at 0.4.Unfortunately the Armijo rule can result in very small steps. So small, in fact, that using it to repeatedly backtrack along a given line can fail to converge on its minimum, as shown by derivation 1.
Derivation 1: Failure To Converge
First note that for the above polynomial \(\Delta x_k\) is one for \(x_k\) less than 0.4. Defining
Next we have
\[
\begin{align*}
x_0 &= 0\\
\alpha_k &= \frac18 \times \frac1{2^k}
\end{align*}
\]
\(x_k\) is given by the geometric series
\[
x_k = \sum_{j=0}^k \alpha_k = \frac18 \times \frac{1\frac1{2^k}}{1\frac12} = \frac14 \times \left(1\frac1{2^k}\right)\\
\]
where \(\sum\) is the summation sign and which is trivially bounded above by one quarter.Next we have
\[
\begin{align*}
f\left(x_k+\alpha_k\right) &= \left(x_k+\alpha_k\right)^2  0.8 \times \left(x_k+\alpha_k\right) + 0.3\\
&= x_k^2  0.8 \times x_k + 0.3 + 2 \times x_k \times \alpha_k + \alpha_k^2  0.8 \times \alpha_k\\
&= f\left(x_k\right) + 2 \times x_k \times \alpha_k + \alpha_k^2  0.8 \times \alpha_k
\end{align*}
\]
and so
\[
f\left(x_k+\alpha_k\right)  f\left(x_k\right)
= 2 \times x_k \times \alpha_k + \alpha_k^2  0.8 \times \alpha_k
= \alpha_k \times \left(2 \times x_k + \alpha_k  0.8\right)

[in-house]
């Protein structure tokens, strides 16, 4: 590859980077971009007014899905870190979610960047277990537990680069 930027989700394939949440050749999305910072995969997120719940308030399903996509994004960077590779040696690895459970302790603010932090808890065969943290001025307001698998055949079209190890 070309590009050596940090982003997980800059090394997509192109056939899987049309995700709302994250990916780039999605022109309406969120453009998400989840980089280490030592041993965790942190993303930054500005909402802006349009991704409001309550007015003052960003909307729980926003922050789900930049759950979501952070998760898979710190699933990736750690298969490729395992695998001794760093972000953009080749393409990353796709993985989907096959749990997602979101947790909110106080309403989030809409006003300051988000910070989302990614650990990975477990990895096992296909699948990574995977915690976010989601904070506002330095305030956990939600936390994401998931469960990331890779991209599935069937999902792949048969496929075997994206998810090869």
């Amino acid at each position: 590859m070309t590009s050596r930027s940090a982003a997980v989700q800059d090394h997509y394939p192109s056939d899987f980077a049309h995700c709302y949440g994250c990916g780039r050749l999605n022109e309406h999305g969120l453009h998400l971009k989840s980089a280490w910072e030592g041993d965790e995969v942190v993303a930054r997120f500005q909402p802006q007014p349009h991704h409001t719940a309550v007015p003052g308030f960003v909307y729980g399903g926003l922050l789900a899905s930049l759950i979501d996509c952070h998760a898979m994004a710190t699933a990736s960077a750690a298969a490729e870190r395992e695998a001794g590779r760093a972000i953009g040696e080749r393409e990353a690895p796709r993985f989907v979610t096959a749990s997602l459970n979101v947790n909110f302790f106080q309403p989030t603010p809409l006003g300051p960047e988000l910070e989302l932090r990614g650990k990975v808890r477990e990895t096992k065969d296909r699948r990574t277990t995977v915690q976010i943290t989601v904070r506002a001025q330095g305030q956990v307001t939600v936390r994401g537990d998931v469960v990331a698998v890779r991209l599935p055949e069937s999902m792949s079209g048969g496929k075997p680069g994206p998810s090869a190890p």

\]
Given that this is negative for all \(k\), \(\alpha_k\) is an upper bound on the \(k^\mathrm{th}\) step and so \(x_k\) can never reach the minimum.
A Wolfe Pack
Derivation 2: Satisfying The Wolfe Conditions
The curvature condition is trivially satisfied by a minimum and so we need only concern ourselves with line curves that have negative gradients throughout the region in which they satisfy the Armijo rule.
If \(\alpha\) is the step length to the nearest point at which the rule is about to be broken, we have
If \(\alpha\) is the step length to the nearest point at which the rule is about to be broken, we have
\[
\begin{align*}
f(\mathbf{x} + \alpha \times \Delta \mathbf{x}) &= f(\mathbf{x}) + c_1 \times \alpha \times \Delta \mathbf{x} \times \nabla f(\mathbf{x})\\
\Delta \mathbf{x} \times \nabla f(\mathbf{x}) &= \frac{1}{c_1} \times \frac{f(\mathbf{x} + \alpha \times \Delta \mathbf{x})  f(\mathbf{x})}{\alpha}\\
&= \frac{1}{c_1} \times g
\end{align*}
\]
where \(g\) is the gradient of the straight line connecting the starting point and the breaking point. Furthermore, since the curve can only break through the line if it has a greater gradient
\[
\Delta \mathbf{x} \times \nabla f\left(\mathbf{x} + \alpha \times \Delta \mathbf{x}\right) > g
\]
Substituting the gradient at \(\mathbf{x}\) into the right hand side of the curvature condition yields
\[
c_2 \times \Delta \mathbf{x} \times \nabla f\left((\mathbf{x}\right) = \frac{c_2}{c_1} \times g
\]
Finally, since \(g\) is negative, we have
\[
\frac{1}{c_1} \times g < \frac{c_2}{c_1} \times g < g